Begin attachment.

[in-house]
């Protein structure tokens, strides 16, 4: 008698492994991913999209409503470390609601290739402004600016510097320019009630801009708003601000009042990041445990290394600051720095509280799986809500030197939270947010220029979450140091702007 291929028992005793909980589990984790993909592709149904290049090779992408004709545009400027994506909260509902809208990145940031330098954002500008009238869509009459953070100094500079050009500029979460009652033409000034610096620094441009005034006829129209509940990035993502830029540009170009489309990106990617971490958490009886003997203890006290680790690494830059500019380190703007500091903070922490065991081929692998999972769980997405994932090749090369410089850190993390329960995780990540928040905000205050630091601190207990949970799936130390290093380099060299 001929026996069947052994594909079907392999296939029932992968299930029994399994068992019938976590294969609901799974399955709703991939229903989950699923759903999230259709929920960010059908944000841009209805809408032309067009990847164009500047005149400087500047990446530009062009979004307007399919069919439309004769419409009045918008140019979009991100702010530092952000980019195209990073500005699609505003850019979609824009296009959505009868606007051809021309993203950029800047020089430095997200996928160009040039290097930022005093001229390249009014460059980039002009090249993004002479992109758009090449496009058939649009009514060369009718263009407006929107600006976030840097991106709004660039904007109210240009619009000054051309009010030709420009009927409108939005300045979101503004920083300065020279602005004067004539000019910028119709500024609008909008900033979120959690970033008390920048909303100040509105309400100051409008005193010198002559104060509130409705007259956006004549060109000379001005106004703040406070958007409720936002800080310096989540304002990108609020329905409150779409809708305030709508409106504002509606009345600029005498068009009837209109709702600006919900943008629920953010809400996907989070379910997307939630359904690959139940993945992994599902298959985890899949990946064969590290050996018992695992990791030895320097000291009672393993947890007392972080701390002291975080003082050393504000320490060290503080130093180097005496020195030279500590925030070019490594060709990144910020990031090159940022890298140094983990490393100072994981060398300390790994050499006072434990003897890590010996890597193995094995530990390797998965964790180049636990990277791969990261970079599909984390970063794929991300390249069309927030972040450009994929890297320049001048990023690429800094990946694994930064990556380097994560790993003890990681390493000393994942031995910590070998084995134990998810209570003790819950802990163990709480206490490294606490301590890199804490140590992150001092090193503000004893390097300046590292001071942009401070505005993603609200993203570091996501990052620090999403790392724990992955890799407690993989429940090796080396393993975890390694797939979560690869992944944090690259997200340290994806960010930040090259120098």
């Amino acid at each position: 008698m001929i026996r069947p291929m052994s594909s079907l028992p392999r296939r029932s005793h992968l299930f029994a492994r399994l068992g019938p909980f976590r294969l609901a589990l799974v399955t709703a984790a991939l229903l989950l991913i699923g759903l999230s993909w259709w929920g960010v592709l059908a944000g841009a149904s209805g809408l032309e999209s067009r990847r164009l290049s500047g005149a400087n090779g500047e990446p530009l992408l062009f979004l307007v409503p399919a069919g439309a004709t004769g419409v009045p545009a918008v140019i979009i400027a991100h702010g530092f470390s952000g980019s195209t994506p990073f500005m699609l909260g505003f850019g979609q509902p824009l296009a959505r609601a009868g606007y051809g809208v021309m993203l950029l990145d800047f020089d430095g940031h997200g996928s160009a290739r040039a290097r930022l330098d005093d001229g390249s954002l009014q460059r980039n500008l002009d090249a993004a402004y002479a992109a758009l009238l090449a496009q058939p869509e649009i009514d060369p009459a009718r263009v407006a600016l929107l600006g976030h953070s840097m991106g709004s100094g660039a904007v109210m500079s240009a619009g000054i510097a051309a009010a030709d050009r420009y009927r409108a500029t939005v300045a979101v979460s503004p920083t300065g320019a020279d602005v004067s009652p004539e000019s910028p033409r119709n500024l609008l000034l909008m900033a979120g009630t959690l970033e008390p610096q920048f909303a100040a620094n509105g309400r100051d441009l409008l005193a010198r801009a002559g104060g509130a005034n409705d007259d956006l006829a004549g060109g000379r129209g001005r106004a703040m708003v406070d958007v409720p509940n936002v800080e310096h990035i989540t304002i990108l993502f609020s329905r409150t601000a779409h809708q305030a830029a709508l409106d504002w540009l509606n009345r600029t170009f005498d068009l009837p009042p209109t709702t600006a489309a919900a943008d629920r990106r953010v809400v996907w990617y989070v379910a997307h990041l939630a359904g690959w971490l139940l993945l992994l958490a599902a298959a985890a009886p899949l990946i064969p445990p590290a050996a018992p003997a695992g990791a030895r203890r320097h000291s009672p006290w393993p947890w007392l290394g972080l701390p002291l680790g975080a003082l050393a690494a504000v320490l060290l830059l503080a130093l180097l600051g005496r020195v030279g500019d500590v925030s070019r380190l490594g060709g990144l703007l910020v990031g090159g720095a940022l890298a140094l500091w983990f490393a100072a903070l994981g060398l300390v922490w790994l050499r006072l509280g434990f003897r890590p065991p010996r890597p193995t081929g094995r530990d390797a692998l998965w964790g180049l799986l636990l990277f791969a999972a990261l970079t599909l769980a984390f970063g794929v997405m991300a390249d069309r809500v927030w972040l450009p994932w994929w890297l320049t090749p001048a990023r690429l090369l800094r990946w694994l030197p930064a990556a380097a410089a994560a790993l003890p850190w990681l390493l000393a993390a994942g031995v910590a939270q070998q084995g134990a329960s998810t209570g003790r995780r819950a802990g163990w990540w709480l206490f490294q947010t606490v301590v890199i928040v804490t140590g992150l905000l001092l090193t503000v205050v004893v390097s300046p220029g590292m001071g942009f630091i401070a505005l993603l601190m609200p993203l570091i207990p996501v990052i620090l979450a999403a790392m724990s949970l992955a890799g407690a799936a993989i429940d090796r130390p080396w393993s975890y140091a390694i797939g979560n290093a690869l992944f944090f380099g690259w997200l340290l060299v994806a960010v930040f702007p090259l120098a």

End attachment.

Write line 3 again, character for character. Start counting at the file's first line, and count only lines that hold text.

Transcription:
């Amino acid at each position: 008698m001929i026996r069947p291929m052994s594909s079907l028992p392999r296939r029932s005793h992968l299930f029994a492994r399994l068992g019938p909980f976590r294969l609901a589990l799974v399955t709703a984790a991939l229903l989950l991913i699923g759903l999230s993909w259709w929920g960010v592709l059908a944000g841009a149904s209805g809408l032309e999209s067009r990847r164009l290049s500047g005149a400087n090779g500047e990446p530009l992408l062009f979004l307007v409503p399919a069919g439309a004709t004769g419409v009045p545009a918008v140019i979009i400027a991100h702010g530092f470390s952000g980019s195209t994506p990073f500005m699609l909260g505003f850019g979609q509902p824009l296009a959505r609601a009868g606007y051809g809208v021309m993203l950029l990145d800047f020089d430095g940031h997200g996928s160009a290739r040039a290097r930022l330098d005093d001229g390249s954002l009014q460059r980039n500008l002009d090249a993004a402004y002479a992109a758009l009238l090449a496009q058939p869509e649009i009514d060369p009459a009718r263009v407006a600016l929107l600006g976030h953070s840097m991106g709004s100094g660039a904007v109210m500079s240009a619009g000054i510097a051309a009010a030709d050009r420009y009927r409108a500029t939005v300045a979101v979460s503004p920083t300065g320019a020279d602005v004067s009652p004539e000019s910028p033409r119709n500024l609008l000034l909008m900033a979120g009630t959690l970033e008390p610096q920048f909303a100040a620094n509105g309400r100051d441009l409008l005193a010198r801009a002559g104060g509130a005034n409705d007259d956006l006829a004549g060109g000379r129209g001005r106004a703040m708003v406070d958007v409720p509940n936002v800080e310096h990035i989540t304002i990108l993502f609020s329905r409150t601000a779409h809708q305030a830029a709508l409106d504002w540009l509606n009345r600029t170009f005498d068009l009837p009042p209109t709702t600006a489309a919900a943008d629920r990106r953010v809400v996907w990617y989070v379910a997307h990041l939630a359904g690959w971490l139940l993945l992994l958490a599902a298959a985890a009886p899949l990946i064969p445990p590290a050996a018992p003997a695992g990791a030895r203890r320097h000291s009672p006290w393993p947890w007392l290394g972080l701390p002291l680790g975080a003082l050393a690494a504000v320490l060290l830059l503080a130093l180097l600051g005496r020195v030279g500019d500590v925030s070019r380190l490594g060709g990144l703007l910020v990031g090159g720095a940022l890298a140094l500091w983990f490393a100072a903070l994981g060398l300390v922490w790994l050499r006072l509280g434990f003897r890590p065991p010996r890597p193995t081929g094995r530990d390797a692998l998965w964790g180049l799986l636990l990277f791969a999972a990261l970079t599909l769980a984390f970063g794929v997405m991300a390249d069309r809500v927030w972040l450009p994932w994929w890297l320049t090749p001048a990023r690429l090369l800094r990946w694994l030197p930064a990556a380097a410089a994560a790993l003890p850190w990681l390493l000393a993390a994942g031995v910590a939270q070998q084995g134990a329960s998810t209570g003790r995780r819950a802990g163990w990540w709480l206490f490294q947010t606490v301590v890199i928040v804490t140590g992150l905000l001092l090193t503000v205050v004893v390097s300046p220029g590292m001071g942009f630091i401070a505005l993603l601190m609200p993203l570091i207990p996501v990052i620090l979450a999403a790392m724990s949970l992955a890799g407690a799936a993989i429940d090796r130390p080396w393993s975890y140091a390694i797939g979560n290093a690869l992944f944090f380099g690259w997200l340290l060299v994806a960010v930040f702007p090259l120098a």